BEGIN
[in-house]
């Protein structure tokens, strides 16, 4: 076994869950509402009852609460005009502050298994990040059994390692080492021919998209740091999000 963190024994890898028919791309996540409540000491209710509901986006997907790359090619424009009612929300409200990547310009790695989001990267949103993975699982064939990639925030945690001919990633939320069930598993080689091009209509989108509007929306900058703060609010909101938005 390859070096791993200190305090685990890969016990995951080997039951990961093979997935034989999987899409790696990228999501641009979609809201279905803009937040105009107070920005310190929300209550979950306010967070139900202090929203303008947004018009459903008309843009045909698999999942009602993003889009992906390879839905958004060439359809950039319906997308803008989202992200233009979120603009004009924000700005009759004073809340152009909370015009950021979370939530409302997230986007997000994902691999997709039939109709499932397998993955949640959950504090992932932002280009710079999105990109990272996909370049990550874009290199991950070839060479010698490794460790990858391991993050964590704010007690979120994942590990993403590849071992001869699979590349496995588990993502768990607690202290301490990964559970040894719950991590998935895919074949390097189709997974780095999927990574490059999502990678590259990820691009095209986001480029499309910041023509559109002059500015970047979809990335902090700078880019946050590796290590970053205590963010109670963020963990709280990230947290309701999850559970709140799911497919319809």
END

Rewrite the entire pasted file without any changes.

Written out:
[in-house]
């Protein structure tokens, strides 16, 4: 076994869950509402009852609460005009502050298994990040059994390692080492021919998209740091999000 963190024994890898028919791309996540409540000491209710509901986006997907790359090619424009009612929300409200990547310009790695989001990267949103993975699982064939990639925030945690001919990633939320069930598993080689091009209509989108509007929306900058703060609010909101938005 390859070096791993200190305090685990890969016990995951080997039951990961093979997935034989999987899409790696990228999501641009979609809201279905803009937040105009107070920005310190929300209550979950306010967070139900202090929203303008947004018009459903008309843009045909698999999942009602993003889009992906390879839905958004060439359809950039319906997308803008989202992200233009979120603009004009924000700005009759004073809340152009909370015009950021979370939530409302997230986007997000994902691999997709039939109709499932397998993955949640959950504090992932932002280009710079999105990109990272996909370049990550874009290199991950070839060479010698490794460790990858391991993050964590704010007690979120994942590990993403590849071992001869699979590349496995588990993502768990607690202290301490990964559970040894719950991590998935895919074949390097189709997974780095999927990574490059999502990678590259990820691009095209986001480029499309910041023509559109002059500015970047979809990335902090700078880019946050590796290590970053205590963010109670963020963990709280990230947290309701999850559970709140799911497919319809």